Huawei was given the green-light to play a role in building out the U.K.'s 5G network but this shouldn't be described as a "win" for the Chinese company, Andy Purdy, Huawei Tech USA chief security officer, said on CNBC.
Rather than describing the U.K.'s decision to allow Huawei to build out its 5G network, Purdy said it merely marks a "very small step in a process which began 15 years ago." The implementation of certain restrictions on Huawei, including a ban near military or sensitive sites, is an "appropriate approach" for the government that balances its concerns with the needs to include leading technology parts.
In addition, sharing classified and secret information between allies shouldn't be an issue for the U.K. government since Huawei will only be limited to the radio access part of the network, he said. After all, the information will be encrypted before it leaves and most certainly won't consist of open text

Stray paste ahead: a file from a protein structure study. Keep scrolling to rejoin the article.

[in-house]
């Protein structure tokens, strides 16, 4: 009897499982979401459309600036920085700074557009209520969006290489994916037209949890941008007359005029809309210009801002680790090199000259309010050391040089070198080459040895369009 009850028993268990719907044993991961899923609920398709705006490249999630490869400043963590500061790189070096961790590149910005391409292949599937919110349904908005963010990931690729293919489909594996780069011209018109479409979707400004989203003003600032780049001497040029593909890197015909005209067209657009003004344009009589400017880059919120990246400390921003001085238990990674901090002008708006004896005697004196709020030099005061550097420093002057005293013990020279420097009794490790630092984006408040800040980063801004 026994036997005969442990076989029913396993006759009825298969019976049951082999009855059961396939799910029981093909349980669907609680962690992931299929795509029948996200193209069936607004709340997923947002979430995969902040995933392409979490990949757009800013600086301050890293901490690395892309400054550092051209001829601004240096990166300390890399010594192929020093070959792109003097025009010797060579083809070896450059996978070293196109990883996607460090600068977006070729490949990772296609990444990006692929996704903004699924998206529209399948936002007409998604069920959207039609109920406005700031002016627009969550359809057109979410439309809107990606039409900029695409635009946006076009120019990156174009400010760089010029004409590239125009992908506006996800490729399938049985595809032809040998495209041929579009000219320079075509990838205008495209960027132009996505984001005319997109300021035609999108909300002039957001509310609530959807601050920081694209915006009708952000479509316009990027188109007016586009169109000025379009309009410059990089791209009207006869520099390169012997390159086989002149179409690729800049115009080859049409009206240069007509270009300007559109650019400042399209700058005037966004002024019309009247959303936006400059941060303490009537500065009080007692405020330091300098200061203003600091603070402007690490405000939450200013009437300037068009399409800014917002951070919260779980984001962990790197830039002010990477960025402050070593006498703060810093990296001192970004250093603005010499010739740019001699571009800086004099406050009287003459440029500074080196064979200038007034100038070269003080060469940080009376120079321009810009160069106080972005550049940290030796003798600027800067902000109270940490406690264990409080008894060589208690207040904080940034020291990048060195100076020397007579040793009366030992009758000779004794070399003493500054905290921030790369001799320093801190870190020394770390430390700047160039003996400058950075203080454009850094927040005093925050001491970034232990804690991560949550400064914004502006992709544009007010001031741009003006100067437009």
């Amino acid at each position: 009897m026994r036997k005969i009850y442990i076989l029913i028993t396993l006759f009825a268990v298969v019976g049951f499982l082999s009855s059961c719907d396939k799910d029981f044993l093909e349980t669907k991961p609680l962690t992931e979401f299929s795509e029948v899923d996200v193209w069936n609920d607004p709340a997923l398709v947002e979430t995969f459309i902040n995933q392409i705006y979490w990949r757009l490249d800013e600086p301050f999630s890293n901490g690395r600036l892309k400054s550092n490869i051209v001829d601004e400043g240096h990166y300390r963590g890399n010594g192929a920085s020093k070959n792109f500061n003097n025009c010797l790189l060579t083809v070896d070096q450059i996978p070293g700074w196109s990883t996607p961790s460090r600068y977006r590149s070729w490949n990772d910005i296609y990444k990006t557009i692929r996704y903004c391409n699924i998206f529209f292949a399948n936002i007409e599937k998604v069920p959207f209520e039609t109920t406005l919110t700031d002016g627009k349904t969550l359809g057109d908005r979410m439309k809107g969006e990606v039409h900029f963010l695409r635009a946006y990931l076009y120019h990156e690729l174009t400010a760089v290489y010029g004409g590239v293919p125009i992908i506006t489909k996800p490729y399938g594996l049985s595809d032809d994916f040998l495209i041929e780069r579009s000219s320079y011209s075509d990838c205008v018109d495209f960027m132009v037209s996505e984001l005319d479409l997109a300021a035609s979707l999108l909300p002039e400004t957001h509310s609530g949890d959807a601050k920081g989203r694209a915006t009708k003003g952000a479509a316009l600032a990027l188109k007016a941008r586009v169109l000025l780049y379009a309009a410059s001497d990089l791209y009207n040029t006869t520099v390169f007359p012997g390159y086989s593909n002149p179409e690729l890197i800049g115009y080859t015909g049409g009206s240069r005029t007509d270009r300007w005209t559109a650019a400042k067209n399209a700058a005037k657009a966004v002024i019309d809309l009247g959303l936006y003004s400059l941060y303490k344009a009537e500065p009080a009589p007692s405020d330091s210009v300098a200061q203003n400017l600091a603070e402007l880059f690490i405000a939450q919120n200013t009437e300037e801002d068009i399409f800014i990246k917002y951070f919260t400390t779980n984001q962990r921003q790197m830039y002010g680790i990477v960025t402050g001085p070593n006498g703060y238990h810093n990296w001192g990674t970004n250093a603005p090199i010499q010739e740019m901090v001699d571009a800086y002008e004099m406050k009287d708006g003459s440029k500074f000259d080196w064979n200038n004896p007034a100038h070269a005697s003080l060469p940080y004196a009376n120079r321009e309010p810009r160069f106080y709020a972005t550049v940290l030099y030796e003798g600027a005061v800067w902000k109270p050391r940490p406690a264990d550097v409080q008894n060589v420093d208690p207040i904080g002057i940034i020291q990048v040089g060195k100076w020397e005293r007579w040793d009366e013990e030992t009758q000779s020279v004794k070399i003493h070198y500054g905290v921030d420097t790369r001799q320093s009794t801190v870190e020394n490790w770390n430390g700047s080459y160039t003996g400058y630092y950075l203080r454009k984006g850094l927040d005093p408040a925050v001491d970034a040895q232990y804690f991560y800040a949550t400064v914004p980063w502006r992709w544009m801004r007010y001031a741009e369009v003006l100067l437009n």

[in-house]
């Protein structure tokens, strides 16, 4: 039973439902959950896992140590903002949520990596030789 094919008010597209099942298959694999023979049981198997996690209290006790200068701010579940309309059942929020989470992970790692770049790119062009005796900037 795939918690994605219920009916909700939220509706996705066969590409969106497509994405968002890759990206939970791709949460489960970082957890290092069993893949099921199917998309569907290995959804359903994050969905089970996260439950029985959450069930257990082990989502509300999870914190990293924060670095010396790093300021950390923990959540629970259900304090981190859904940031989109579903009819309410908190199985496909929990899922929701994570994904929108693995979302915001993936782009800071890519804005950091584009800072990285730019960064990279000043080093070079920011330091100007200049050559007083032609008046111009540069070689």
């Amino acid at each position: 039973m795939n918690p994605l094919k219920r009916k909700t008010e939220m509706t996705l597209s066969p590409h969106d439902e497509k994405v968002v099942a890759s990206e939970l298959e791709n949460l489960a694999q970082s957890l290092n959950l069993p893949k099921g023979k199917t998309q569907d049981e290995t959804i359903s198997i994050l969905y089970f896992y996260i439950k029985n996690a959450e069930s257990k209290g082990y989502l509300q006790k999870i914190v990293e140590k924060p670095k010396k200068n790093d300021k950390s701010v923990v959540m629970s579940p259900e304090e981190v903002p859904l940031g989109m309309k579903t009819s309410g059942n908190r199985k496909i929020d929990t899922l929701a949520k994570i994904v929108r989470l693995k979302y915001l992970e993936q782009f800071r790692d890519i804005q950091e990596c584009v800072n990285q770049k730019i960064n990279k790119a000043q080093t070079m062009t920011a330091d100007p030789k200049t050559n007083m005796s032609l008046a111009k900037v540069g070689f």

White House: 'Disappointed'
An unnamed U.S. "senior administration official" told CNBC's Eamon Javers the Trump administration is "disappointed" with the U.K.'s decision to grant Huawei access to build part of its 5G network. The statement added: "There is no safe option for untrusted vendors to control any part of a 5G network."
The U.S. government said it hopes to seek a solution which results in the "exclusion of untrusted vendor components from 5G networks."